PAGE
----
Monday will mark Labor Day, when many people have a day off to relax and enjoy the fruits of their labors.
A few days later, though, reality looms in the form of local property tax deadlines.
County treasurers across the Sauk Valley will be collecting the second installments of real estate tax bills, which represent a hefty chunk from the same fruits of the region’s collective labors.
On Wednesday, second real estate tax installments are due in Carroll and Bureau counties.
Thursday is the second installment deadline in Whiteside County.
And on Sept. 5 (Friday), taxpayers in Lee and Ogle counties will face the music.
The amount of money raised by the real estate tax collection system is no small potatoes.
Whiteside County taxpayers owe more than $69.6 million in 2013 taxes payable in 2014.
In Lee County, taxpayers owe about $57 million in last year’s taxes payable this year.
Even as tax dollars flow in, tax disbursements flow out.
For example, according to the Lee County treasurer’s distribution summary, available on the county’s website, disbursements were made on July 3 and Aug. 8.
So far, the Dixon School District has received about $6.4 million.
Amboy schools have gotten nearly $3.1 million.
Sauk Valley Community College has received more than $1.1 million from Lee County taxpayers.
The county government itself has received more than $2.7 million.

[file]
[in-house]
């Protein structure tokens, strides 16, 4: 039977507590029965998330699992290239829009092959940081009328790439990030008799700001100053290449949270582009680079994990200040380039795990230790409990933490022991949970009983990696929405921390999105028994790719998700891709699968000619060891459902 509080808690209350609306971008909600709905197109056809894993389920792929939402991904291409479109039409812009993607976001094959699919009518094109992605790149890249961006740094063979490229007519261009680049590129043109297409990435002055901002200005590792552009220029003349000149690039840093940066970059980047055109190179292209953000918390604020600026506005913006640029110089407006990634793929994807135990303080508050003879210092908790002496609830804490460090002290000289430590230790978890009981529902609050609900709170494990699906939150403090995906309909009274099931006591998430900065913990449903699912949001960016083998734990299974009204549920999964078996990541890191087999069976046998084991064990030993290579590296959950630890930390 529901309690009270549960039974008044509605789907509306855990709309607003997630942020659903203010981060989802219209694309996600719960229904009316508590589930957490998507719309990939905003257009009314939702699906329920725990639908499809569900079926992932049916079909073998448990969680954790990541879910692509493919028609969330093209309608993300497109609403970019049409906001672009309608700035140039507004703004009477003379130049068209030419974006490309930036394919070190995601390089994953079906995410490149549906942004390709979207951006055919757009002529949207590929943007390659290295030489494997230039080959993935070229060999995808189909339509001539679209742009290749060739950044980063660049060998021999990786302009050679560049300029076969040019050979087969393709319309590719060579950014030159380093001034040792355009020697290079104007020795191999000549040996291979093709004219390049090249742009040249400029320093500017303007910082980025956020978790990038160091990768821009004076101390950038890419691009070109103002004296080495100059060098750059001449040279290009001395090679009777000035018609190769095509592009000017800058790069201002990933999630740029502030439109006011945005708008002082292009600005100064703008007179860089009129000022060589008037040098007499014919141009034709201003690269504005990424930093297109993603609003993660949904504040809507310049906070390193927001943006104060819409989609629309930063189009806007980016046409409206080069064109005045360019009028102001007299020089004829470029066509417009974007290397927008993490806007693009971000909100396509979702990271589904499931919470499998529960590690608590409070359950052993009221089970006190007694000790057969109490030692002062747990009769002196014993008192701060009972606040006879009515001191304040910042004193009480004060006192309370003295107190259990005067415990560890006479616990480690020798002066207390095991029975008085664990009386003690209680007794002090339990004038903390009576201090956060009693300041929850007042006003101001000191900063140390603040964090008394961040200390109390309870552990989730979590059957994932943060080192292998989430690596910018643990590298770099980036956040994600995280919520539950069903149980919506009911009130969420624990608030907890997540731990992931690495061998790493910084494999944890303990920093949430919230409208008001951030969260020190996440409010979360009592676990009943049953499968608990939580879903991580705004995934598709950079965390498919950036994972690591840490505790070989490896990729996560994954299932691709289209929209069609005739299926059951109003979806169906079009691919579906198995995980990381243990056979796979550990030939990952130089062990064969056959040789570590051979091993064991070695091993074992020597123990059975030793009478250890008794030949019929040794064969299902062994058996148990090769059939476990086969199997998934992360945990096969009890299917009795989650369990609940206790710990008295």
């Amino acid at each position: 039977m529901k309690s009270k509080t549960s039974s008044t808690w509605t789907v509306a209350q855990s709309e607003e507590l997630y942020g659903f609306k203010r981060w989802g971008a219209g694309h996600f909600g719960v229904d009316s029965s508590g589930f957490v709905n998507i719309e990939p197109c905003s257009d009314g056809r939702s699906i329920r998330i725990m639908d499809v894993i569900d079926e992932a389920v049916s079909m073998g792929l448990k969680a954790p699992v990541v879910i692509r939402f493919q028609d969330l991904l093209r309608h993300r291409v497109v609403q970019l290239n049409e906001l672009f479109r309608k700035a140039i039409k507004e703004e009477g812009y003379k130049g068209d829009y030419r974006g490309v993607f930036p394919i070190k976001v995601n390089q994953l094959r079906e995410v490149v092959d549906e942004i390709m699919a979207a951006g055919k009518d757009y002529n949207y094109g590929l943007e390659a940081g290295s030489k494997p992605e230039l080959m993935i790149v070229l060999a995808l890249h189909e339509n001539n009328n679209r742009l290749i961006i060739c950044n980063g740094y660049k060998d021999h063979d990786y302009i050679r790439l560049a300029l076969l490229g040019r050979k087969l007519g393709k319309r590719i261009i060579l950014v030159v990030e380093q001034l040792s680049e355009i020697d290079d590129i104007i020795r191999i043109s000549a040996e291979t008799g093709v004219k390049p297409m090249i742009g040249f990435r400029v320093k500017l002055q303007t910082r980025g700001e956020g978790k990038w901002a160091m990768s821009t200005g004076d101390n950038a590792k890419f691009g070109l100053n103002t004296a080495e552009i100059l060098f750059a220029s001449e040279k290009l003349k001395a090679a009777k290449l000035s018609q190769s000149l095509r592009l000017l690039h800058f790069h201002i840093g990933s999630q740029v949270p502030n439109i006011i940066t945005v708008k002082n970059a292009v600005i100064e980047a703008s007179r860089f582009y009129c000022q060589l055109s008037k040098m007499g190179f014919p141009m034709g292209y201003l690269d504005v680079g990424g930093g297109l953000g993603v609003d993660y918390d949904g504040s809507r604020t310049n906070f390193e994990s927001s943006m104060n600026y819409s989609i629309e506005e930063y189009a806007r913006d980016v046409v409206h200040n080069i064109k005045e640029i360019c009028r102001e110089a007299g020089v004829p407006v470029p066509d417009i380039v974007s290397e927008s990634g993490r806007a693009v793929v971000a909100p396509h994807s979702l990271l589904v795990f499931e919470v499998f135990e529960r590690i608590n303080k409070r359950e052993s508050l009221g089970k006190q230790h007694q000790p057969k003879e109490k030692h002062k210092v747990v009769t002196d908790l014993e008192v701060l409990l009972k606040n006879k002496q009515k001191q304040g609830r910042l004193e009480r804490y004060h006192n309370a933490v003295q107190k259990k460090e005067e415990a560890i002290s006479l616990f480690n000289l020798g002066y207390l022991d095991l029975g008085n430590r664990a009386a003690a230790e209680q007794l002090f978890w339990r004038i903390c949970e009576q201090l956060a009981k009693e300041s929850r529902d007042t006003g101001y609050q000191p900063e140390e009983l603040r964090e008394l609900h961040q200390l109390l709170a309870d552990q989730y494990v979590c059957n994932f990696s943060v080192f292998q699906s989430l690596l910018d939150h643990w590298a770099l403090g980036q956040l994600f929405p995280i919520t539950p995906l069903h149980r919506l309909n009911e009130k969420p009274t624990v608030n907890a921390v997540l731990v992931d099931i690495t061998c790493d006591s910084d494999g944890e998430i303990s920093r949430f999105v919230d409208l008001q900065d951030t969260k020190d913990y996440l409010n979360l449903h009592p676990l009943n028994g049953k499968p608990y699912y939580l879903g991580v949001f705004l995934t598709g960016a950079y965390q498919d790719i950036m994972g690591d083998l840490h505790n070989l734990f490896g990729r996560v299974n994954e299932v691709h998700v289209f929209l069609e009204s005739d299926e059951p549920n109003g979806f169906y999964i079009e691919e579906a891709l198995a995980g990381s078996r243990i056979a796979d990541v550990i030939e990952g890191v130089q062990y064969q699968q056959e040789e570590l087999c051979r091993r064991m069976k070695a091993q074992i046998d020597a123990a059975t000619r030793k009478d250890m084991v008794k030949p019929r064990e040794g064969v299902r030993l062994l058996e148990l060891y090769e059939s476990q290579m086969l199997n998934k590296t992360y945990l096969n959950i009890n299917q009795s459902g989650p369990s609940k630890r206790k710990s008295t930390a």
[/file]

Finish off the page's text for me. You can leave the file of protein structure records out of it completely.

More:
What about municipalities?
The city of Dixon received nearly $1.5 million in disbursements thus far.
The city of Amboy took in nearly $124,000.
By contrast, the village of Nelson received exactly $1,926.80.
Illinois’ penchant for multiple units of government is especially evident when tax dollars are disbursed.
We’ve already mentioned Dixon’s schools and the city. Here are other Dixon disbursements made thus far, in round numbers:
Dixon Park District: Nearly $387,000.
Dixon Township: $179,000.
Dixon Township Road and Bridge: $182,900.
Dixon Rural Fire Department: $756,000.
Dixon Central Business District TIF: $111,700.
Dixon City Riverfront TIF: $69,400.
And after the second installment deadline passes, more disbursements will be made.
It’s one thing to collect and disburse the people’s money.
It’s another thing for units of government to spend it wisely.
We urge elected officials who exercise the power of the purse – from cities, counties and school districts to library and drainage districts – to be skeptical of government spending in their particular bailiwicks.
Ask questions. Seek answers. Make sure every decision to spend is justified.
We’re talking about millions of dollars here, contributed by thousands of hard-working people.
Those dollars deserve tight-fisted stewardship.